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Count the Shot for Shots that Count

The race, they say, is not always to the swift, nor the battle to the strong; but that’s the way to bet. It’s pretty much the same with shotgun pellets for wild turkeys.

Shot size for turkeys seems to fall naturally into the No. 4, No. 5, No. 6 range. I’m sure there are certain daredevils who would offer a brief for something like 7½s, claiming some mystical pattern density inherent in them, but come on! Going in the other direction, an old timer or two might call for a 10-gauge load of BBs or 2s, hoping to carpet bomb a gobbler. For a few years I actually lugged a 10-gauge side-by-side waterfowl gun with No. 4s around the woods. With 32-inch barrels, it tipped the scales at about 11 backbreaking pounds, swinging like a sledge hammer–once you could get it started, try stopping it. Having other hunters I met say “Wow!” at the sight of the beast eventually proved woefully inadequate recompense.

Count the Shot for Shots that Count

There are two shot factors of primary importance when it comes to killing turkeys are energy and pattern. First of all, as we should know, the vitals on a turkey are the skull and the cervical column, i.e., the neck. On a bird that regularly weighs over 20 pounds, not even No. 4s are likely strong enough for reliably lethal body shots (or rather shots that will put a turkey down so it does not get up and run), not to mention potentially tearing up edible meat. Even with the neck and skull, a hunter is dealing with bones substantially stouter than almost any others another game bird may be carrying around. It’s not like cracking an egg.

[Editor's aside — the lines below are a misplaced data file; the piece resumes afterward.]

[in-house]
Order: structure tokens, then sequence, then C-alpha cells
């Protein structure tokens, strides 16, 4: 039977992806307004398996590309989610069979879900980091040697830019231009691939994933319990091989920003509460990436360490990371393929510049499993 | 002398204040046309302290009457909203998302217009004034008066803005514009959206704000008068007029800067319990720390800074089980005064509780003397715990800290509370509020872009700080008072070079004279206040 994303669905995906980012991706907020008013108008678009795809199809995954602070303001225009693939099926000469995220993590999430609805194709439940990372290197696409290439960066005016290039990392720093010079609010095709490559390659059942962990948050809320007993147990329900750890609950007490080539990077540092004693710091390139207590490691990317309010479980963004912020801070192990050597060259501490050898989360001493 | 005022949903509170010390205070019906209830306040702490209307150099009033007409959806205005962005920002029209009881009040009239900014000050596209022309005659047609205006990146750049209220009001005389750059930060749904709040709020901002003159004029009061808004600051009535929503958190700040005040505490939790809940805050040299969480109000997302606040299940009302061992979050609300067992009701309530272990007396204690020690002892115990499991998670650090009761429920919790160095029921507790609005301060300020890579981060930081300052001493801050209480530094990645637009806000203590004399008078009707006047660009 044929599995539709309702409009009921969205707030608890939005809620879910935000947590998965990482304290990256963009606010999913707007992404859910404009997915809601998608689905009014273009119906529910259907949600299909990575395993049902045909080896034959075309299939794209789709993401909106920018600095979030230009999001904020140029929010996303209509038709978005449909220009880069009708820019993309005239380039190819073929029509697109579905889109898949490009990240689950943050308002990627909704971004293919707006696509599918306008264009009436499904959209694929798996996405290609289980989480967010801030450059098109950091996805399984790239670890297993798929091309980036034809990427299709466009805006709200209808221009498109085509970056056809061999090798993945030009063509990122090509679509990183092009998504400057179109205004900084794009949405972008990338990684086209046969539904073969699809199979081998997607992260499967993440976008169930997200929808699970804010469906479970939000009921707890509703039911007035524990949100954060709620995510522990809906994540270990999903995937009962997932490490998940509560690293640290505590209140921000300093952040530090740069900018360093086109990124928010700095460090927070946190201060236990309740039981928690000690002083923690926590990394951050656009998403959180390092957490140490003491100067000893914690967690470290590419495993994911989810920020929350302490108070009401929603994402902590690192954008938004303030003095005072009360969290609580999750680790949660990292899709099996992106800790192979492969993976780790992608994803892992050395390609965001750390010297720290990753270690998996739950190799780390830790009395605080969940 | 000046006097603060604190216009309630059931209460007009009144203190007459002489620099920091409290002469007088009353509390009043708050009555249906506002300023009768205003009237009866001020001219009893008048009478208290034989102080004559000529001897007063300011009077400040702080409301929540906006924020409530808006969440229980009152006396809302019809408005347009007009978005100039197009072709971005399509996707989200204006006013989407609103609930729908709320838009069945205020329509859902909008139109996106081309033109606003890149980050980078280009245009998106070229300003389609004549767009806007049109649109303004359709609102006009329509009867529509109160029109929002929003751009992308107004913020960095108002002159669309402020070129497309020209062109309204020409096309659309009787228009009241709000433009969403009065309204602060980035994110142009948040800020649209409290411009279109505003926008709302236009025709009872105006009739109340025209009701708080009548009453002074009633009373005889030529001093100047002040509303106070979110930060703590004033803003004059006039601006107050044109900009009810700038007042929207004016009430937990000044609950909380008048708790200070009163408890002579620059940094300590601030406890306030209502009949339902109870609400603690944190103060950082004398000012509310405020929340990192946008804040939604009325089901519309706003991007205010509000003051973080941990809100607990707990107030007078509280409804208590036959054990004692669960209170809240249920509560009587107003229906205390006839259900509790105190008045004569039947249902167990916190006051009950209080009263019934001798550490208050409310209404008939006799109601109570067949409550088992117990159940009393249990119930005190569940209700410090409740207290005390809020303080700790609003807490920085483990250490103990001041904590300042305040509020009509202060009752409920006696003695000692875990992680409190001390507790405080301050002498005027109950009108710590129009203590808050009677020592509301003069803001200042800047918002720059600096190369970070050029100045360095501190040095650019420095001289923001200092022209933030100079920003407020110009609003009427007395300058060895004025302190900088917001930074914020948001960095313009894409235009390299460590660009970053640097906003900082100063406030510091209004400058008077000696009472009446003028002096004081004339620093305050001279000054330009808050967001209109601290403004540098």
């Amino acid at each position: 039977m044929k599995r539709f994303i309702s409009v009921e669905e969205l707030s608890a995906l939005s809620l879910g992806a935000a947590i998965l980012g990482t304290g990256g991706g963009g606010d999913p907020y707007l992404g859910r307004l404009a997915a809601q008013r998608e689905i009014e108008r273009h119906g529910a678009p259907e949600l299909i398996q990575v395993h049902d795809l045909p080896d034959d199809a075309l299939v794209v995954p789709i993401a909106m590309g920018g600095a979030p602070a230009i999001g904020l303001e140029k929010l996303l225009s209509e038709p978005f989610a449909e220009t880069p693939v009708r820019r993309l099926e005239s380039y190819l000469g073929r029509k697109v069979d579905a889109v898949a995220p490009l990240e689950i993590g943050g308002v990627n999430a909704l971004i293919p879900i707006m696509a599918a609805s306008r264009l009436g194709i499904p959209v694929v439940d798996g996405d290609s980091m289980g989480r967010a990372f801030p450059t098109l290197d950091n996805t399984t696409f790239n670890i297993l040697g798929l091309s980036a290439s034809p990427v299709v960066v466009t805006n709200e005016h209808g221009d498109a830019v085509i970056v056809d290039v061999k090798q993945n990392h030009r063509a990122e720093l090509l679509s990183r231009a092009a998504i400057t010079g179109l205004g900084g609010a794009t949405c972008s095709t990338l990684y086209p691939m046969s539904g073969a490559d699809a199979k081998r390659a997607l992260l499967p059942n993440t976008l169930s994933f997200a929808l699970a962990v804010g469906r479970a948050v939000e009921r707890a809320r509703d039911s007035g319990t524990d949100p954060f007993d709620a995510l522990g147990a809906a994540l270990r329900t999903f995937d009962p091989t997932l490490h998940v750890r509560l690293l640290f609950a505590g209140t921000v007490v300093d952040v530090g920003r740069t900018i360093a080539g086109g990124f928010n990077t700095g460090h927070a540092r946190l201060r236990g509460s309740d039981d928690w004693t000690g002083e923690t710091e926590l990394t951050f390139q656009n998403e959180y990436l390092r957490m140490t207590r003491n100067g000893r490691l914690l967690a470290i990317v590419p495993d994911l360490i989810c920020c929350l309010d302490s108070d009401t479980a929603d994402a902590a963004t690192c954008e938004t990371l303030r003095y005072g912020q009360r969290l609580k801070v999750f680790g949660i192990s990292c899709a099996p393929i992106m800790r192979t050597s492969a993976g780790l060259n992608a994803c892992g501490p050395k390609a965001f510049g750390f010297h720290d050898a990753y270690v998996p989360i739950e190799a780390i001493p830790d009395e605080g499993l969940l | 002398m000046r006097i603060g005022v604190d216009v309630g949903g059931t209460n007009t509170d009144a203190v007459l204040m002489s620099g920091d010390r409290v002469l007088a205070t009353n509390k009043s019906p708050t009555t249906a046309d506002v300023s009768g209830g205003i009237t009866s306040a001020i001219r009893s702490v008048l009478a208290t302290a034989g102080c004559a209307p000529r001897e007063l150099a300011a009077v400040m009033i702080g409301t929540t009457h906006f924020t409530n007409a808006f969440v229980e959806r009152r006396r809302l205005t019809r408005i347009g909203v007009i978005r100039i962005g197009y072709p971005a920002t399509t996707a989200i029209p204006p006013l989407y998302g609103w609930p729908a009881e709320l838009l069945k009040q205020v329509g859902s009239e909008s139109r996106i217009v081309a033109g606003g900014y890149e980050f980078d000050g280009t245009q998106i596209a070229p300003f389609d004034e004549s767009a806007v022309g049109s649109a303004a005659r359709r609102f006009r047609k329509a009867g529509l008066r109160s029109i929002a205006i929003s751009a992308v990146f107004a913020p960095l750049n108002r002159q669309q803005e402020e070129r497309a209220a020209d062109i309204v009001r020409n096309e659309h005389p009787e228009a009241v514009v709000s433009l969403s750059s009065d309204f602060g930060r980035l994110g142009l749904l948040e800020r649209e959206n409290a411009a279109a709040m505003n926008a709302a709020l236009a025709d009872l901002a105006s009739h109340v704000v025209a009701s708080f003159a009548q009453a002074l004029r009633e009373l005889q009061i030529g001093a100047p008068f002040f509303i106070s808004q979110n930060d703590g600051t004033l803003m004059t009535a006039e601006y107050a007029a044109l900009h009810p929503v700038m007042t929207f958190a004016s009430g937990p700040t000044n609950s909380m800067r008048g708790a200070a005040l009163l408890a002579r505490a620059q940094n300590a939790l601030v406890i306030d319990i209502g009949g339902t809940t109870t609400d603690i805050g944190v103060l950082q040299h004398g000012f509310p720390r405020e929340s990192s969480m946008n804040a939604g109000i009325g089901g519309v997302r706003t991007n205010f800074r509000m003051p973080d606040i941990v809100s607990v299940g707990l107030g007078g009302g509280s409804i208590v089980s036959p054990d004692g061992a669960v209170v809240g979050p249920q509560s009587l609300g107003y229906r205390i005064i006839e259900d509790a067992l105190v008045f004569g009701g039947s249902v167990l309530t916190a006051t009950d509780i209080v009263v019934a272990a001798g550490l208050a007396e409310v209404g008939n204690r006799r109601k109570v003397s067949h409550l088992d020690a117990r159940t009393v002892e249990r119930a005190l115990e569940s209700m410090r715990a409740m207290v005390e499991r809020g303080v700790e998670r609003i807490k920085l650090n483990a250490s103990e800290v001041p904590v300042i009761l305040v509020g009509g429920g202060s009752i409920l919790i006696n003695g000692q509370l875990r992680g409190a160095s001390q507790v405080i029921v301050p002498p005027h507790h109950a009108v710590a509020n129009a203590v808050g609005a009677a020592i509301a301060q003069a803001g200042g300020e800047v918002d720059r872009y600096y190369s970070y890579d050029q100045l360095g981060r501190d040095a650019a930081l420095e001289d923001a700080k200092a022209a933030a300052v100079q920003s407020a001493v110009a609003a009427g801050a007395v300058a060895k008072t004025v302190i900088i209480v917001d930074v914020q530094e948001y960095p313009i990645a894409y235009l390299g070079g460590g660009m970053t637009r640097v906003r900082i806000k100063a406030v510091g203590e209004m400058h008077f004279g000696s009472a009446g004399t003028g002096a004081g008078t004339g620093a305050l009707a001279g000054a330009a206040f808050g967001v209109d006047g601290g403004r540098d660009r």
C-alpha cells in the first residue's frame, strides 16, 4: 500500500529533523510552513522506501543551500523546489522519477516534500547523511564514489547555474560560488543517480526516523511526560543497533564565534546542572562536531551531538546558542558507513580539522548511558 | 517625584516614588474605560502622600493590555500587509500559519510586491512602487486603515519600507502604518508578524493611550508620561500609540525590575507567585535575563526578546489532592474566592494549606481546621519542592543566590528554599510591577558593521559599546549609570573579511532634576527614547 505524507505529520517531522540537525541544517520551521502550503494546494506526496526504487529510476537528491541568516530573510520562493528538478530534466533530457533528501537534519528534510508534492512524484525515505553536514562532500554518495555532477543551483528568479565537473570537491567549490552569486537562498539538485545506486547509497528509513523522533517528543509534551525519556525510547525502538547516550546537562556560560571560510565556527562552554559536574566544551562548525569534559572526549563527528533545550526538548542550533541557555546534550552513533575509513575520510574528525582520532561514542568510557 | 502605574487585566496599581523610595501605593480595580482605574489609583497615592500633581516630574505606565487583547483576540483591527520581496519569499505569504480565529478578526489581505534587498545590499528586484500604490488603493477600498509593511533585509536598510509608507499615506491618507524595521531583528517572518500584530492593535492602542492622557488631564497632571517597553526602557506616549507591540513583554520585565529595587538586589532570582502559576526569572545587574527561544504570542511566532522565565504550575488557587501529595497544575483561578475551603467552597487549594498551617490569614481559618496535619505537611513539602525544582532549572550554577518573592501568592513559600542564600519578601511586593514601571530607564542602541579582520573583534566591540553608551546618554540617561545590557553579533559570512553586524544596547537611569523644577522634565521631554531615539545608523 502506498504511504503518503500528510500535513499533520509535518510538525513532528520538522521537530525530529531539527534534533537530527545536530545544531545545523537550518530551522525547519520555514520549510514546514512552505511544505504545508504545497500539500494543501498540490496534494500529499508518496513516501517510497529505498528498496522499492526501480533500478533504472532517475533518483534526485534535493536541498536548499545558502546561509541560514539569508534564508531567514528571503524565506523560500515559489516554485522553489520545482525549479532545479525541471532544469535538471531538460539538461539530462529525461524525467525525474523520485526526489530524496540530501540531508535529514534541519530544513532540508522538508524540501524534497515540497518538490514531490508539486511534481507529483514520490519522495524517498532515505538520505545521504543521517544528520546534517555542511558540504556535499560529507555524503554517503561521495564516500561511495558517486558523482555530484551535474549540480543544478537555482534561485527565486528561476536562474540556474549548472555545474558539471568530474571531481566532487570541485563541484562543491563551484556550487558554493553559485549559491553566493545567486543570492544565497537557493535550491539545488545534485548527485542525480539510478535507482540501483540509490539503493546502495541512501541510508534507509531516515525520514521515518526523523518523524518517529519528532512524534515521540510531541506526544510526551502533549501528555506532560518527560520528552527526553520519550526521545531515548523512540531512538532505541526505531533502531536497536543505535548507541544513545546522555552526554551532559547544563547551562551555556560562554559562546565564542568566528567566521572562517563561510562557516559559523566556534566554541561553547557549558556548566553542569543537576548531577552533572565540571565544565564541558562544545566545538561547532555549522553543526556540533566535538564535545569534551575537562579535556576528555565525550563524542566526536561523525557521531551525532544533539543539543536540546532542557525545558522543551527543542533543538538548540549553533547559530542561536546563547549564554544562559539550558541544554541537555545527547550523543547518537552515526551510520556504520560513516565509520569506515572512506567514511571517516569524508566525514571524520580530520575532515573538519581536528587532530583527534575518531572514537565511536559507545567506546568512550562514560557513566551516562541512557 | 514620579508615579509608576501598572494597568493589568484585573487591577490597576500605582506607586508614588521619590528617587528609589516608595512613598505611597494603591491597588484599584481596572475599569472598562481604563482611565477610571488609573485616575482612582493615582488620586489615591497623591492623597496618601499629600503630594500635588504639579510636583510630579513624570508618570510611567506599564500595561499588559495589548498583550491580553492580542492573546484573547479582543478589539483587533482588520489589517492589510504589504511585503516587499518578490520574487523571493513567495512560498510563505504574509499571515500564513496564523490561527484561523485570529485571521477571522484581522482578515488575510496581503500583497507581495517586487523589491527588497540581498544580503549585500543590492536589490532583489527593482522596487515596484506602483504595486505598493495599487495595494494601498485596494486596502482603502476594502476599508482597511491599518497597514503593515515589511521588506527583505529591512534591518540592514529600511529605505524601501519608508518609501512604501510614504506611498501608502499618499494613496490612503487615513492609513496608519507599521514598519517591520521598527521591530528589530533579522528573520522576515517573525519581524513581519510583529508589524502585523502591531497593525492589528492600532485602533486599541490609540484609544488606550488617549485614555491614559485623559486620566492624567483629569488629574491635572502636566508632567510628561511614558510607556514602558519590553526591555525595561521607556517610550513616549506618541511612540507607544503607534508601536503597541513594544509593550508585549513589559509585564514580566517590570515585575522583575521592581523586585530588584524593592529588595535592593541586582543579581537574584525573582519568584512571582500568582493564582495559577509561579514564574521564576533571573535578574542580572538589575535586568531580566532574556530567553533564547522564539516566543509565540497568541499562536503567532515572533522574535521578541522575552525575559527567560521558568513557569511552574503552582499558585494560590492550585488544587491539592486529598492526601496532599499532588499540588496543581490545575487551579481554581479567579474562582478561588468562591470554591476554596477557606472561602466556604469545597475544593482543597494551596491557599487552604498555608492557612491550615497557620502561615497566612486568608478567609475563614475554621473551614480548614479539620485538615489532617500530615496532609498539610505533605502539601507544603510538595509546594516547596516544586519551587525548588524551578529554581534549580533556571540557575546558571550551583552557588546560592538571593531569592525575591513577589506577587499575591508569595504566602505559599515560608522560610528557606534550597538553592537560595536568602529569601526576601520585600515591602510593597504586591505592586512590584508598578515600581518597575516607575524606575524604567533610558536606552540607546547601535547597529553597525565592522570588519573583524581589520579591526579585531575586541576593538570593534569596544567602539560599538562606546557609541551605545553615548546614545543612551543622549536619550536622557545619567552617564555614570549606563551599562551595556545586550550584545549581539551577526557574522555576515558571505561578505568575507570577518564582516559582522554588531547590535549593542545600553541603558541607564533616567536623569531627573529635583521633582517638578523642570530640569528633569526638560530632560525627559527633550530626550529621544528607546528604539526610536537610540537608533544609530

Turkey necropsies done some years ago by independent ballistician Tom Roster, and referred to by writer Phil Bourjaily, determined that 2 foot pounds (fps) of energy on the bird were necessary for a shot pellet to break vertebrae and penetrate to the brain. Bourjaily goes on to give Roster’s formula of “13-4-2” for lethal turkey hits. Broken down, 13 pellets should strike the head and neck, 4 should be in the vital spine and skull region, and at least two of those should penetrate through to the kill zone.

So far, no mention of velocity. Velocity does matter very much in shooting-flying, to use the old English term. A mourning dove flies at some 55 miles per hour (mph), a mallard about 50. Even a ringneck, who looks faster than he is (he’s mostly loud and busy), will top 40 mph, and the faster the shot the better to find the lead with. Almost all turkeys are, though, killed while standing stock-still, or stretched out and gobbling. Shot speed for turkeys is only important to the extent it translates into energy.

Everything above only requires a turkey hunter’s educating himself. There is only one way though to determine what maximum range may be for your load of choice, your gun, and your choke: Shoot it at a patterning target!

Most turkey hunters with a knowledgeable opinion feel that the best pattern is 210-230 pellet hits within a 40-inch patterning circle at 30 yards. Lay a lifesize turkey head-and-neck target over the center of the patterning target, and when the coast is clear, fire away. Now count the holes–yes, count until you know how many it takes to fill the Albert Hall. If you have more than that 210-230 hits in the patterning target, and more than the 13 in the neck and head, and four clearly in the vitals, you can move your target back in five-yard increments until you fall below any of the above numbers. Where you drop down is not your maximum range; that’s the one that came before that.

Sounds like work and it is. But worth it to watch a turkey dusting off the plate with its wings after one clean shot.

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